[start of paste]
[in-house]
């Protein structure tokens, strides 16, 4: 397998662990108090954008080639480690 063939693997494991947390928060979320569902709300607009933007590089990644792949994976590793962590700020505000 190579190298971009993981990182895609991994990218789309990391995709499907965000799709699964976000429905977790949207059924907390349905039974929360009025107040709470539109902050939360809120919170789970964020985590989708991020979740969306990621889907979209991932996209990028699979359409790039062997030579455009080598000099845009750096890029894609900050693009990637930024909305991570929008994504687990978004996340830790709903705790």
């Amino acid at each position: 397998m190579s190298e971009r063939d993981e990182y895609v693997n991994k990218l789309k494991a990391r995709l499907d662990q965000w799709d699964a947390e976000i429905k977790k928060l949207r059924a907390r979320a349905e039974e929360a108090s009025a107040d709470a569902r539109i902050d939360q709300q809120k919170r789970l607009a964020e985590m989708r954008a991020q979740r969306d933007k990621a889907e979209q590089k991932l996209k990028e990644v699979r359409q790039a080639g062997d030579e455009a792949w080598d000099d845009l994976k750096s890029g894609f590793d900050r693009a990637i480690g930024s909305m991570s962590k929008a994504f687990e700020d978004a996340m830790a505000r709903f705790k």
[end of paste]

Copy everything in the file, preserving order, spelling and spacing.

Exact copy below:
[in-house]
């Protein structure tokens, strides 16, 4: 397998662990108090954008080639480690 063939693997494991947390928060979320569902709300607009933007590089990644792949994976590793962590700020505000 190579190298971009993981990182895609991994990218789309990391995709499907965000799709699964976000429905977790949207059924907390349905039974929360009025107040709470539109902050939360809120919170789970964020985590989708991020979740969306990621889907979209991932996209990028699979359409790039062997030579455009080598000099845009750096890029894609900050693009990637930024909305991570929008994504687990978004996340830790709903705790």
């Amino acid at each position: 397998m190579s190298e971009r063939d993981e990182y895609v693997n991994k990218l789309k494991a990391r995709l499907d662990q965000w799709d699964a947390e976000i429905k977790k928060l949207r059924a907390r979320a349905e039974e929360a108090s009025a107040d709470a569902r539109i902050d939360q709300q809120k919170r789970l607009a964020e985590m989708r954008a991020q979740r969306d933007k990621a889907e979209q590089k991932l996209k990028e990644v699979r359409q790039a080639g062997d030579e455009a792949w080598d000099d845009l994976k750096s890029g894609f590793d900050r693009a990637i480690g930024s909305m991570s962590k929008a994504f687990e700020d978004a996340m830790a505000r709903f705790k």